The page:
A new entrant in the arena of plastics recycling.

A year ago we reported about Ioniqua and their technology to recycle PET into new virgin material. How they do it you can see in a 2-minute video, or at least as much as the company wants you to know, because most details remain proprietary.
In January they announced the completion of a funding round of € 12M for the launch of their 10 kiloton-per-year upcycling plant, so they seem well on their way to cross the valley of death.

But others do not stand by idly.
Cumapol has a long history of upgrading polyester. In 1985 they built their first Solid State Polymerization (SSP) line to convert fiber grade PET to bottle grade, but colored material was a problem. Now they are preparing a 20 kg/h pilot plant for their CuRe recycling process at their site in Emmen to deal with this problem. The pilot should be operational by the summer of this year. The process was developed by Cumapols own R&D department, with assistance of DuFor and two Universities of Applied Science (NHL Stenden and Windesheim).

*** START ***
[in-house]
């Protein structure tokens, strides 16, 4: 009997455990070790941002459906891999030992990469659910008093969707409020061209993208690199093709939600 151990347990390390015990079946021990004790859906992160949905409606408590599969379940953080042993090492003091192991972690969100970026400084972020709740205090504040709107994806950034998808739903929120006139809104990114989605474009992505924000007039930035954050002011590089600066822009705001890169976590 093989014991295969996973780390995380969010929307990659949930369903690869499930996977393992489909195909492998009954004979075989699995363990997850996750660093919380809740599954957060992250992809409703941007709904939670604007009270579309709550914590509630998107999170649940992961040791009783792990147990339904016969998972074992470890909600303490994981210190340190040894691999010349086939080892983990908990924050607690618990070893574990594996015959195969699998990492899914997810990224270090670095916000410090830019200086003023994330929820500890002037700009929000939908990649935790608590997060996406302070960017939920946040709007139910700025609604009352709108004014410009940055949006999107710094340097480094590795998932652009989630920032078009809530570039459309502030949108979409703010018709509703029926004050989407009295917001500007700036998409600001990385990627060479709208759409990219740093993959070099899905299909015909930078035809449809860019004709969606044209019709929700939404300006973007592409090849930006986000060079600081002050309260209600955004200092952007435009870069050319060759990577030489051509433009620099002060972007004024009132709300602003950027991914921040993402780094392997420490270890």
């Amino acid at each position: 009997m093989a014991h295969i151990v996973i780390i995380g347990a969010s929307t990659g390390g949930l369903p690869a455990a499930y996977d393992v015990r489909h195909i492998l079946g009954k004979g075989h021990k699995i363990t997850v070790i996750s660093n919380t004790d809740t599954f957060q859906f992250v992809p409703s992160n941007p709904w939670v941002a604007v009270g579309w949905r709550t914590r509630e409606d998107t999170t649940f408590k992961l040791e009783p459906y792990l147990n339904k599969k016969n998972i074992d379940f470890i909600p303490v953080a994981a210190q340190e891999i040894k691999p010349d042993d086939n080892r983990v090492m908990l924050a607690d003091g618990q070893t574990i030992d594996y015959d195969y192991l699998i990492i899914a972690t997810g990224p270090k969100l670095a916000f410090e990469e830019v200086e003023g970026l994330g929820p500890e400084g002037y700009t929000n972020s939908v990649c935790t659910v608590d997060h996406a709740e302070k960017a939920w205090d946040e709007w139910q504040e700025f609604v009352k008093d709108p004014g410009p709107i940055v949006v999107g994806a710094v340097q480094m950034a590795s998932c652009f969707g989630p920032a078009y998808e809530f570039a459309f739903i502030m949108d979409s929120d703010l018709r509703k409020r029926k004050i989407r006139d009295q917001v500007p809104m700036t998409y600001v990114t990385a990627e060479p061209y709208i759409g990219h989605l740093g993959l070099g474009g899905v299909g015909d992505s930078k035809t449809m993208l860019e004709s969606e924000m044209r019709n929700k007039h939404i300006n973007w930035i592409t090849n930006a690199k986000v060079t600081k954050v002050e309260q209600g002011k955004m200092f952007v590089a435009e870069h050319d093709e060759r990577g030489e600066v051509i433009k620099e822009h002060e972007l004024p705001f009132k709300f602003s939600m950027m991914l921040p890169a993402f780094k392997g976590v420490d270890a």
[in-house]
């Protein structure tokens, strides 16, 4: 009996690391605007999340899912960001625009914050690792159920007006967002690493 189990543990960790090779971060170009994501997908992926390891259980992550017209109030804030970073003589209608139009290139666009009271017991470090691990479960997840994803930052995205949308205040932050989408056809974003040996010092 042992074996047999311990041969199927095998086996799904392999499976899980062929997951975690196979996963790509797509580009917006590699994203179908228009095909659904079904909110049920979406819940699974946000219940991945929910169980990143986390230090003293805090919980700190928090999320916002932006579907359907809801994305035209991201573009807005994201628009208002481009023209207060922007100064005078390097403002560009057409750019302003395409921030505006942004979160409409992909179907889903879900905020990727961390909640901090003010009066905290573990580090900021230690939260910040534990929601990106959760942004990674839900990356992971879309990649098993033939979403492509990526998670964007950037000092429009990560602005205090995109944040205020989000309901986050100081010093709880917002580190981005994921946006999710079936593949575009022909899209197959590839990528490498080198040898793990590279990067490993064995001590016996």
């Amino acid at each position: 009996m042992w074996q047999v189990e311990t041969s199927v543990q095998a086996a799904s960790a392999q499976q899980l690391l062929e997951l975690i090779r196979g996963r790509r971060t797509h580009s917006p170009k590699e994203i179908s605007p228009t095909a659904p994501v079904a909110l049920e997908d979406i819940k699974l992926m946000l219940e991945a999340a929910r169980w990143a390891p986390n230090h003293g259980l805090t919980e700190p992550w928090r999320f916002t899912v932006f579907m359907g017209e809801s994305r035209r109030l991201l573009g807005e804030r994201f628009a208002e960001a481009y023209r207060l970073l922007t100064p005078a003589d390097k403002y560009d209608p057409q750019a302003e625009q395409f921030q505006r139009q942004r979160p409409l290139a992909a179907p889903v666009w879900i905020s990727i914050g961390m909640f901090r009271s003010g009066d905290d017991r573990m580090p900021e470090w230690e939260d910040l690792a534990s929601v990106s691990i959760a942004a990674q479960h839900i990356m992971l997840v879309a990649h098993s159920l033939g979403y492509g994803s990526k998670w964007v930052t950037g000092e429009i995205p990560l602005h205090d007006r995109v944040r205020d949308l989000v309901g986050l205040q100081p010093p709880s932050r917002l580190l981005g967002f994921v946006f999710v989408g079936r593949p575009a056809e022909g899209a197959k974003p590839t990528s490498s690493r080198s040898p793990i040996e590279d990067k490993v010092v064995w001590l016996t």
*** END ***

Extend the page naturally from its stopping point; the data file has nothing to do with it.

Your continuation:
They are not very generous with details either, but “CuRe it is based on the glycolysis of PET, but depolymerisation goes no further than is necessary for thorough purification and decolourisation,” according to a spokesperson.
After the pilot phase (which Cumapol expects to last two years) the existing polymerization lines in Emmen are planned to be rebuilt. The future CuRe production lines will have a capacity of 25 kton per year.

Just for a bit of perspective: In 2017 world production of PET was 30 million tons. The European region accounted for 14.7%.